Here’s how it works.
A digital delay functions as a simple audio recorder by capturing an audio signal, holding it in memory for a specified time, then playing it back, thus creating a single “echo. “
One of the keys to the echo process lies in blending the delayed signal with the original, unaffected audio.
The signals are known respectively as wet (delayed) and dry (unprocessed).
Without the presence of the dry signal, there would be no echo – just the original sound played back a little later.
To make the echoes repeat multiple times, a parameter known as “feedback” is implemented.
Feedback sends a bit of the delayed signal back into the input of the delay, causing it to continually repeat at progressively quieter volumes until the echo fades to silence.
Adventurous producers sometimes set the feedback level at extremely high amounts, creating a wash of echoes that fade out over a much longer period of time.
This technique is often used during breakdowns, adding tension and drama to a track’s overall story.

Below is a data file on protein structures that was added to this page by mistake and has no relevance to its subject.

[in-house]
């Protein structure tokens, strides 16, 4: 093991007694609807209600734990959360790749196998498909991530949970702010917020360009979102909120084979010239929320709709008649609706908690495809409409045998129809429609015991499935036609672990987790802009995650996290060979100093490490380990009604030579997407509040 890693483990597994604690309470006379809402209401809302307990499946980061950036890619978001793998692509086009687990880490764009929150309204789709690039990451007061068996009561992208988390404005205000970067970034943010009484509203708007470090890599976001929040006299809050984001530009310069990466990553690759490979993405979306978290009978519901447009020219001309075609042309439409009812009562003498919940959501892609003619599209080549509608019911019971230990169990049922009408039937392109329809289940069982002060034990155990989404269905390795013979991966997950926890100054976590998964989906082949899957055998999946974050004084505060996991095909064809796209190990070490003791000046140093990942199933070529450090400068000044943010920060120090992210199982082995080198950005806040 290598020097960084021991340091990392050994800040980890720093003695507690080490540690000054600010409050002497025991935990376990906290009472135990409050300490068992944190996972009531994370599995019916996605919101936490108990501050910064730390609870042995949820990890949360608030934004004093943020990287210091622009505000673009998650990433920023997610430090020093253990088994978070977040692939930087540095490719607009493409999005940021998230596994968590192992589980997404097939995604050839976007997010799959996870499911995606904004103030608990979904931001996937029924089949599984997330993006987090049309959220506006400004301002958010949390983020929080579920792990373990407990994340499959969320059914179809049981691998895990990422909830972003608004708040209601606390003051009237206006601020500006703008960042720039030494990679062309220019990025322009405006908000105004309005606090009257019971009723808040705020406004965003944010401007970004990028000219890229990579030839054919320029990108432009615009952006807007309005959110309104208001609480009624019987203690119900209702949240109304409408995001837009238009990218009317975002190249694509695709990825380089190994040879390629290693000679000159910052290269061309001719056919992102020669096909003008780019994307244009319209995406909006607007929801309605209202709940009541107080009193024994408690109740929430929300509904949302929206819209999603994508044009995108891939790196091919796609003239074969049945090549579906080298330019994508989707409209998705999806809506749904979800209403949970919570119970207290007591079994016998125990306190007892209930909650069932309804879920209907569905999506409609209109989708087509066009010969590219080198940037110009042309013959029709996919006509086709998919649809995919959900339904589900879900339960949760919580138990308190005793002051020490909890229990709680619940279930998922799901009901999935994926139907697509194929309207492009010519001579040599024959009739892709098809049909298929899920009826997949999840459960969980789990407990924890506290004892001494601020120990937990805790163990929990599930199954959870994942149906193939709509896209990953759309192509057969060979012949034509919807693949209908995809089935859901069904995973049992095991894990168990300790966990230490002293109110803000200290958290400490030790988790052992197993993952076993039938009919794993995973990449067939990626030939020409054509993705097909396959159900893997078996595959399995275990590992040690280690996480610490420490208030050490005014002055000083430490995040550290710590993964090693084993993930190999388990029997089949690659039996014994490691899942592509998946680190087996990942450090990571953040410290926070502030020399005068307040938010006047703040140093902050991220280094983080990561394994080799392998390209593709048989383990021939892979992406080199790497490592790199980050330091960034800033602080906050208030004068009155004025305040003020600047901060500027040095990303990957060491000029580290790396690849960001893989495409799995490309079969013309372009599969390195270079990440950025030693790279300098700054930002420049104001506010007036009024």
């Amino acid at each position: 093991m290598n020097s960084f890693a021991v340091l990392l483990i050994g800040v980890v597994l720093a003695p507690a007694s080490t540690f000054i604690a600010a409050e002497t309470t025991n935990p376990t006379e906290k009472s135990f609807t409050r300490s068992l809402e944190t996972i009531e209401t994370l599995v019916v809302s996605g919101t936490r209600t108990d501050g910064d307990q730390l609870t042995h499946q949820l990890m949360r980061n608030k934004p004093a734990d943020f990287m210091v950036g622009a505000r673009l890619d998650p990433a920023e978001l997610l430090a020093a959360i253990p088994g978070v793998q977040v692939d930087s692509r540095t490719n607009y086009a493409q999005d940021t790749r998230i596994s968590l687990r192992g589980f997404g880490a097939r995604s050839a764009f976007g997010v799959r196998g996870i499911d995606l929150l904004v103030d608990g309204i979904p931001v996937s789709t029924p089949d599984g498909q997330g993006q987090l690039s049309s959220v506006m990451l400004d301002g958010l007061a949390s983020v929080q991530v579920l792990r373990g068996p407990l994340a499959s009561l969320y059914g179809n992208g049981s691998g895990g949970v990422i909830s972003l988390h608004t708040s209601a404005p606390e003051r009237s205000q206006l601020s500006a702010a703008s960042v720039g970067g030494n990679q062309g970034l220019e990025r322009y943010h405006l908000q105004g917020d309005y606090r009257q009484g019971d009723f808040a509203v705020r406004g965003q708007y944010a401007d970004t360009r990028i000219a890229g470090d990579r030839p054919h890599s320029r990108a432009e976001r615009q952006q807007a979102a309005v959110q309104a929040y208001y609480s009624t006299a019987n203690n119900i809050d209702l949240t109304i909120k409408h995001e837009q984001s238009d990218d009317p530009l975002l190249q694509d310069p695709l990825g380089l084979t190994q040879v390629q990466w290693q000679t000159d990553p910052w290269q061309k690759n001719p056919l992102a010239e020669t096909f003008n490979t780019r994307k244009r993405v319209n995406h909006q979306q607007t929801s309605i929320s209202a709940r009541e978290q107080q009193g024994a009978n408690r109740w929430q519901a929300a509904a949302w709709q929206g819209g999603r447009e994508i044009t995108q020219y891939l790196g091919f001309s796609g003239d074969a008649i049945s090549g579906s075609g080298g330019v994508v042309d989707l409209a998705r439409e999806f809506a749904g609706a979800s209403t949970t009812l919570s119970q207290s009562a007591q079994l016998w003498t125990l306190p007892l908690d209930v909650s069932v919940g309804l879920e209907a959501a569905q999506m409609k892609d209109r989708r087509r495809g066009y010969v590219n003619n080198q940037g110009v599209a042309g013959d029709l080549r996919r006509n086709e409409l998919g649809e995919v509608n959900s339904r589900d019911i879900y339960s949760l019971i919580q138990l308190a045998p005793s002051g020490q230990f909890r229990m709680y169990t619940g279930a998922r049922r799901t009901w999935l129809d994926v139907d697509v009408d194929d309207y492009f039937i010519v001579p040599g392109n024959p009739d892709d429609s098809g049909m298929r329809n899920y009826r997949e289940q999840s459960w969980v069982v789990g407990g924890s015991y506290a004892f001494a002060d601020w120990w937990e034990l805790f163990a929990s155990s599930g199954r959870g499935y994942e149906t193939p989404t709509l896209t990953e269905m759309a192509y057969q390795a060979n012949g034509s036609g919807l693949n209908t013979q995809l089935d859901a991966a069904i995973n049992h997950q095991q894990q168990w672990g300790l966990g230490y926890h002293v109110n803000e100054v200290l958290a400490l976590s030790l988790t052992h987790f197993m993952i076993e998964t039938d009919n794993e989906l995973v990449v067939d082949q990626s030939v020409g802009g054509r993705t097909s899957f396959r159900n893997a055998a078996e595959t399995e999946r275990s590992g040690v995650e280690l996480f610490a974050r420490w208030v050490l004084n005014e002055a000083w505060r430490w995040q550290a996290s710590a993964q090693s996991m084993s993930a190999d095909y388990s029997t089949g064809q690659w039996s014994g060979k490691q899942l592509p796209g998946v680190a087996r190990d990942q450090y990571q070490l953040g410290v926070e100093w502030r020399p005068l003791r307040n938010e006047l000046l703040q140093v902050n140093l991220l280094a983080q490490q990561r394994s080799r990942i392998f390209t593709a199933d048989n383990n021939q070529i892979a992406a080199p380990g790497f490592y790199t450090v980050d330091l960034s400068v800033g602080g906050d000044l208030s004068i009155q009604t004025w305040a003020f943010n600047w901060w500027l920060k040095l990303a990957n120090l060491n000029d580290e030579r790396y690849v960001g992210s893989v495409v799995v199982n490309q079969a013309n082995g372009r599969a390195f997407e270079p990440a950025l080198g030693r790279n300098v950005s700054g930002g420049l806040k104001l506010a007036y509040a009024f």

Types of delay effects
Since delay times can range from fractions of milliseconds to several minutes, there’s an extraordinary range of results available.
Here are some of the more common effects that can be created by simply varying a few parameters.
Resonators. Sometimes referred to as a “static flange,” you can create metallic, ringing pitches by setting the delay time to very short lengths and increasing the feedback to near maximum, thus causing the delayed signal to repeat so quickly that it generates a pitched tone.
If you’re mathematically inclined, you can calculate the specific pitches that the delay produces in this manner, here’s how.
When a delay is set to one millisecond (one thousandth of a second) with a very high feedback amount, the delayed signal repeats one thousand times per second.
Since frequency is measured in Hertz – a measurement that correlates to one cycle per second – a delay that’s repeating one thousand times per second will have a frequency of 1000 Hz, also known as 1 kilohertz (kHz).